USDA Deputy Under Secretary Arthur “Butch” Blazer is all smiles with a group of San Carlos Apache Reservation fourth graders as they hold up their Every Kid in a Park passes. Smokey Bear got in on the fun, too, and provided the kids with a special packet of information about wildfire prevention. (U.S. Forest Service)

With more than 40 years of professional experience working in the field of natural resources, I am sometimes asked to share the personal outdoor experiences I had as a tribal member growing up on my reservation. When the request involves children, and those children are Native American, I am especially honored because in my culture the elders share traditional teachings of how we are connected to nature, both through stories and traditional songs.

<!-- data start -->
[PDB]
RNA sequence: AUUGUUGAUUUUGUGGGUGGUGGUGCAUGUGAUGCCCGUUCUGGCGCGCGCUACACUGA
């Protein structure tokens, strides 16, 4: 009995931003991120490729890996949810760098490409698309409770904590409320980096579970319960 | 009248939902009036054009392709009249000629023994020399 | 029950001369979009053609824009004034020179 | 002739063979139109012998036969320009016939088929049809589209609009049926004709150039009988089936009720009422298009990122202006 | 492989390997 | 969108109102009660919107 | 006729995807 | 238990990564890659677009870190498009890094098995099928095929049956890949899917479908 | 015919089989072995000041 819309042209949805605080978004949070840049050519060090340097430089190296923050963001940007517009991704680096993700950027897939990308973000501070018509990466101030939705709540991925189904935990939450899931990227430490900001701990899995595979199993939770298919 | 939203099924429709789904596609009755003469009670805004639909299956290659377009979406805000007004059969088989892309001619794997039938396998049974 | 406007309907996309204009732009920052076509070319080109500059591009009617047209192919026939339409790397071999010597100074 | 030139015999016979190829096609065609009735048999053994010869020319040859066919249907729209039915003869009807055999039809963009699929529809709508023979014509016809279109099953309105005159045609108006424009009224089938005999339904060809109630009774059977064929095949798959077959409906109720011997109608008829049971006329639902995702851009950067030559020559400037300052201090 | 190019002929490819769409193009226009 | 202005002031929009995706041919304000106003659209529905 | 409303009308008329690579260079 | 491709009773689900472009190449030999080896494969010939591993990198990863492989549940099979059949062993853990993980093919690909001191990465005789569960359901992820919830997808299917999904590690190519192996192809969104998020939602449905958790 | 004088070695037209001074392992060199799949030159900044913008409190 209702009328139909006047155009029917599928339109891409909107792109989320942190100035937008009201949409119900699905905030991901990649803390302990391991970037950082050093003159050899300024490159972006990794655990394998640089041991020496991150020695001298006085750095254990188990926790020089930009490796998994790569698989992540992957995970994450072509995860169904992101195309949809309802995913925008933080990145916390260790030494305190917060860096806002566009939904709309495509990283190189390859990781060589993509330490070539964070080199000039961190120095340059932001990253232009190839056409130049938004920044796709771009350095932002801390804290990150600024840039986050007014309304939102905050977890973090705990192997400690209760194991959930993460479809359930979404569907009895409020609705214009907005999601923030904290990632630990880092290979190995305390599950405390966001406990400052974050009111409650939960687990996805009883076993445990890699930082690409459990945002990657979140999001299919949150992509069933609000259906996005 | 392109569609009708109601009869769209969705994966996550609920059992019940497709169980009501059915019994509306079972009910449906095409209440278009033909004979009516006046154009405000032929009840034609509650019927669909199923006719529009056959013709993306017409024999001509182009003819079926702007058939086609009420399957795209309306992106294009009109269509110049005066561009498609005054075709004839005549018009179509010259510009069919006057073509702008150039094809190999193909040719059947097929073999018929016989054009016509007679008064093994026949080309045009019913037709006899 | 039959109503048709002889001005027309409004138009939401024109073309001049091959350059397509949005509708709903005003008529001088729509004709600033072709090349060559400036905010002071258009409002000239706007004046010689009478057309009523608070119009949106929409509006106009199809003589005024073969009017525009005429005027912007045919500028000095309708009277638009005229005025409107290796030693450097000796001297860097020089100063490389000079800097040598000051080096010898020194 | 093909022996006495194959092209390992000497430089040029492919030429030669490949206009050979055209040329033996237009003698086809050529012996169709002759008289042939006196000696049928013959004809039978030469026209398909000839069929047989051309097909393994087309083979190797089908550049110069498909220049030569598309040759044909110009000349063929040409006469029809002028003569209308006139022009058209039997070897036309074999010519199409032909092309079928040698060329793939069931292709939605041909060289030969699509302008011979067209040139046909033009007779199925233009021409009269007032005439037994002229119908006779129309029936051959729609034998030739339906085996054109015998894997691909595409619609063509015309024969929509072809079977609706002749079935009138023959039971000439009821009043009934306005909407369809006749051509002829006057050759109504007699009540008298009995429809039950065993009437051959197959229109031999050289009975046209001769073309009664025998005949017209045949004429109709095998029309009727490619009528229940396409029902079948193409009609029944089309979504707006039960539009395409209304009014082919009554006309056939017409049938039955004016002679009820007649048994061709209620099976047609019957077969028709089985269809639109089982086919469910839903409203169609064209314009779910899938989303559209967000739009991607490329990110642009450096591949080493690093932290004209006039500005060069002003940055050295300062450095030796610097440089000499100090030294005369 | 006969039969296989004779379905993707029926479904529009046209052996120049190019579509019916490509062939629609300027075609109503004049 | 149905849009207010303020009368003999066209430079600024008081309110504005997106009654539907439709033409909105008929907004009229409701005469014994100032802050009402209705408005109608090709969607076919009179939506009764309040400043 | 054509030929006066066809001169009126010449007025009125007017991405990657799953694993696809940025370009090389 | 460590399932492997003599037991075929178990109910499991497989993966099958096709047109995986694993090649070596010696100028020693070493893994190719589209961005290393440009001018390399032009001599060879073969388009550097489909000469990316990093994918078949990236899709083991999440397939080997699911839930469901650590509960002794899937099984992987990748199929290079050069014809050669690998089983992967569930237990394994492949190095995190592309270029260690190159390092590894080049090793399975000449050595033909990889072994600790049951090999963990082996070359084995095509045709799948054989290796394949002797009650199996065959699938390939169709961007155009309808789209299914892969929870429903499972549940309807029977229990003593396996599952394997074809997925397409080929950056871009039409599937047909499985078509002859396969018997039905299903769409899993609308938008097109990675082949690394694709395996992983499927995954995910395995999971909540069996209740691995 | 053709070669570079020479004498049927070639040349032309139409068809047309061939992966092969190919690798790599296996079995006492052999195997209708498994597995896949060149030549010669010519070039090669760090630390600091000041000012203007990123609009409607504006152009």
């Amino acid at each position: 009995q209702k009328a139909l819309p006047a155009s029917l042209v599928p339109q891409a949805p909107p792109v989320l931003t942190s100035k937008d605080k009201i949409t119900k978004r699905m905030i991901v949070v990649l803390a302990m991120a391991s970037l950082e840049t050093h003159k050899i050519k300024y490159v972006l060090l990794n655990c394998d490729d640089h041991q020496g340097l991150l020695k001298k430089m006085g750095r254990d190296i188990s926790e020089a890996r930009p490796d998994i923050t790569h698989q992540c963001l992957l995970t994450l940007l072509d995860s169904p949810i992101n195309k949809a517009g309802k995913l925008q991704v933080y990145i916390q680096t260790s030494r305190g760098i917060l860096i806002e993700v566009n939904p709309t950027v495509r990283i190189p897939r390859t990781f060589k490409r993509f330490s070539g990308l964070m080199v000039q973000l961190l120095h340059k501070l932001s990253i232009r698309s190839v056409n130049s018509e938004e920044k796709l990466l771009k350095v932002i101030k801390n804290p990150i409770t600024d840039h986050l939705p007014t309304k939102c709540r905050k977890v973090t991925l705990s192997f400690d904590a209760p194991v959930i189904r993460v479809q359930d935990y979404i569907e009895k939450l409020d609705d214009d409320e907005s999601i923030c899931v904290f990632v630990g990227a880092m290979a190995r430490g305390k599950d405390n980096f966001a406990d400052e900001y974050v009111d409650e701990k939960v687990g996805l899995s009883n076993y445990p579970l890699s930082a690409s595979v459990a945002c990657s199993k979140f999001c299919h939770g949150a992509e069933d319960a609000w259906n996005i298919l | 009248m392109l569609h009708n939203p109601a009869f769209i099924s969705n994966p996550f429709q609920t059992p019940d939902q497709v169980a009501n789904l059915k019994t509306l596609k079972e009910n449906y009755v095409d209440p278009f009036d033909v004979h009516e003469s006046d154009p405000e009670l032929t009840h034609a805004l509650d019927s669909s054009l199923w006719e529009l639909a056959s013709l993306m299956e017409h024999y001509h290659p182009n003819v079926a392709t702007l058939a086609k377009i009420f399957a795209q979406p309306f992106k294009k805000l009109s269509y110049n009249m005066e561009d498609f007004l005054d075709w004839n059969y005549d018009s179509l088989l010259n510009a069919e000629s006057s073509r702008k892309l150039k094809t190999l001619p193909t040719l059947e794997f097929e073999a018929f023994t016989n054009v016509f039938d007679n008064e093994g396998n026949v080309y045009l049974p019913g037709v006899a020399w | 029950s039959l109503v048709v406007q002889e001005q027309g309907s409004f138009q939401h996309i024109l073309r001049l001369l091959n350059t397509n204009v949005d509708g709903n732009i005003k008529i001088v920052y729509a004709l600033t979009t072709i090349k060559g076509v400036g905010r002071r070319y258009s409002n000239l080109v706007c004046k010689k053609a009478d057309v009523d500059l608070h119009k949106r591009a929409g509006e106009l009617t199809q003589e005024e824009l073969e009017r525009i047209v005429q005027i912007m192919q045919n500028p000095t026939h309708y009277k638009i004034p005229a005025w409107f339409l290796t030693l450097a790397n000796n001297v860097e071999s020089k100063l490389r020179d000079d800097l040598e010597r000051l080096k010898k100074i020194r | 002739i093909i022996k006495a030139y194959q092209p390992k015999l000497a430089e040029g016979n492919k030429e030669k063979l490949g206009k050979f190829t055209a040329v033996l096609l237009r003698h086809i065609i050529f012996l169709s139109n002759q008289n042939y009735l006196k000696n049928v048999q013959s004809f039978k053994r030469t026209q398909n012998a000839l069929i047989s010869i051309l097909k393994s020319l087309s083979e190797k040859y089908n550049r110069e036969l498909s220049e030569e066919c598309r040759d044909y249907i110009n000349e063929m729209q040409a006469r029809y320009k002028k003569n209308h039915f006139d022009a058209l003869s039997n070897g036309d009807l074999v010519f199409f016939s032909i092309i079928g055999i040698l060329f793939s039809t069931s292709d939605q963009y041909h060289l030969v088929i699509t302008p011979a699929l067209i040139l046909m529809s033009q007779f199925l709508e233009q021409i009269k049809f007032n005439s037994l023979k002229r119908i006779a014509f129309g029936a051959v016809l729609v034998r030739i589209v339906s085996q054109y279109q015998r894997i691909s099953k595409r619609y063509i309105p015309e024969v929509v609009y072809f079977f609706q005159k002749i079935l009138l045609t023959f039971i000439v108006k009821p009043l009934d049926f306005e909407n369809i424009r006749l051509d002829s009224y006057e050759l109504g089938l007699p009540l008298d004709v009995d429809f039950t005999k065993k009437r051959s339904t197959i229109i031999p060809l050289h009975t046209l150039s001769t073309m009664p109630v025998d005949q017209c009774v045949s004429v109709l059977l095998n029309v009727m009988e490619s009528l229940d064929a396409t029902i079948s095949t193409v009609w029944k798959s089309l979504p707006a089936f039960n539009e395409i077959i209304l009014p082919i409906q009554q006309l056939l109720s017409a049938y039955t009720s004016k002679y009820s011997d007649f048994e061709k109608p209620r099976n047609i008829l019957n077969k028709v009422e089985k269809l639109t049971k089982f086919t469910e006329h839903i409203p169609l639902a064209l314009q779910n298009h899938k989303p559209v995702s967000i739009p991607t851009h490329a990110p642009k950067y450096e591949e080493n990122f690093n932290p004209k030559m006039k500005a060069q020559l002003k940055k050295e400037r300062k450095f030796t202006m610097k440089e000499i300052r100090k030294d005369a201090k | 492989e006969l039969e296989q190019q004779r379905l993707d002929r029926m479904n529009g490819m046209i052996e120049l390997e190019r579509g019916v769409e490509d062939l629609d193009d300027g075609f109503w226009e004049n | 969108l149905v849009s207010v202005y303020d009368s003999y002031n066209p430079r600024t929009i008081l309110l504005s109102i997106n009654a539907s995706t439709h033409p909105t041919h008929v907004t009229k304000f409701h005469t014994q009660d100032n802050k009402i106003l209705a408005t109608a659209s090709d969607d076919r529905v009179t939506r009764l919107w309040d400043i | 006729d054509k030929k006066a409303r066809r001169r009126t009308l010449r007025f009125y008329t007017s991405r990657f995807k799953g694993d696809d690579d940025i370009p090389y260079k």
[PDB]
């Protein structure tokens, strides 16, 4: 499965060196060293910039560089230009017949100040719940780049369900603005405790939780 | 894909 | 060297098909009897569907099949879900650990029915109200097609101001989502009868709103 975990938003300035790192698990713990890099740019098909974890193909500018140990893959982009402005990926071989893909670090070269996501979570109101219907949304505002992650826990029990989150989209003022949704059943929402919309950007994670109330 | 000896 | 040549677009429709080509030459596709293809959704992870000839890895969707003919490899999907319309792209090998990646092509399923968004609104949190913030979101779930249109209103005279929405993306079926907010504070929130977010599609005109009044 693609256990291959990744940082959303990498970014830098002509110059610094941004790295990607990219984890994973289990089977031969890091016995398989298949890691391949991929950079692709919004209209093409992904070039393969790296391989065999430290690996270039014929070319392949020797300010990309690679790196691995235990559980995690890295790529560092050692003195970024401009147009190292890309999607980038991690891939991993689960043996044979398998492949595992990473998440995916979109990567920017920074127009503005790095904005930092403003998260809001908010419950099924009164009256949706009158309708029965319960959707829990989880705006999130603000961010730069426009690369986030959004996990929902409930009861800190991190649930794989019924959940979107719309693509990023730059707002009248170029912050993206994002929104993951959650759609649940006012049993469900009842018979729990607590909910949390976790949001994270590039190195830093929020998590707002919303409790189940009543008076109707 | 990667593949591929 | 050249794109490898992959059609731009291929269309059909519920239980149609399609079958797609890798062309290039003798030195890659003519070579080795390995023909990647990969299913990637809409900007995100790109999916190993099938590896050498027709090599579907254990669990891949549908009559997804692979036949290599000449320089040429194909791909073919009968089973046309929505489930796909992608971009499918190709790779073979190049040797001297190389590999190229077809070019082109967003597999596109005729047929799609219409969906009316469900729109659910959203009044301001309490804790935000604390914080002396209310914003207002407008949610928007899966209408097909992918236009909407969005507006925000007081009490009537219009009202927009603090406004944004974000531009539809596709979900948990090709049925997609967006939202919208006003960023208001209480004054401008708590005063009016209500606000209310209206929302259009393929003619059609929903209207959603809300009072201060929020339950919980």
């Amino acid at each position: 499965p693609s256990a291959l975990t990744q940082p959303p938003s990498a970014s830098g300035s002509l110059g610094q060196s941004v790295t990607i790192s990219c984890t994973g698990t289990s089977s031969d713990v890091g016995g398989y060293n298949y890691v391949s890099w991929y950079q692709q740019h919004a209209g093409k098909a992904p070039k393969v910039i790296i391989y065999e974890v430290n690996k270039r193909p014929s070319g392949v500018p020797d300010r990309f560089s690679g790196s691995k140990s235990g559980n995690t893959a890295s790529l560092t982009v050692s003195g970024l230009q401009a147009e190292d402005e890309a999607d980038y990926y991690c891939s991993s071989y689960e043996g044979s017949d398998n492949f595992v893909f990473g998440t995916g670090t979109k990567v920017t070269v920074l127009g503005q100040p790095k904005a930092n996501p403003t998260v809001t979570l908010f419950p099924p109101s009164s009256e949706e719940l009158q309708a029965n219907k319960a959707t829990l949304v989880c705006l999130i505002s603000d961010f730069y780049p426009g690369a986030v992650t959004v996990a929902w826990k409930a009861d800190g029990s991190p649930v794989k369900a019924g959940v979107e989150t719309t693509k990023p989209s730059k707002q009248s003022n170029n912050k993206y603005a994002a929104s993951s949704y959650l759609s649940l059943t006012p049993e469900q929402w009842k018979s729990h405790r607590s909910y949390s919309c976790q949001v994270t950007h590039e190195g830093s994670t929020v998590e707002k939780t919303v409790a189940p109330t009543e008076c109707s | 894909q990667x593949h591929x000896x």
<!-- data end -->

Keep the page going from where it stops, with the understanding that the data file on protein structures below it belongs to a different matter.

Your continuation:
As we celebrate Earth Day 2016, I am reminded of a recent invitation from the U.S. Forest Service Tonto National Forest and Smokey Bear to speak at a career day on the San Carlos Apache Reservation in Arizona. I had an audience of 180 tribal fourth graders from Rice Elementary School to share my experiences growing up on a reservation and the lessons I learned about the outdoors. Read more »

Conservation Wildlife Enhancements Inspire Creativity in a Delaware Farmer

Richard Clifton and NRCS soil conservationist Brooke Brittingham reviewing a conservation plan

Clifton and NRCS soil conservationist Brooke Brittingham review a conservation plan on his plant and flood wildlife habitat enhancement project. Photo: Dastina Wallace, NRCS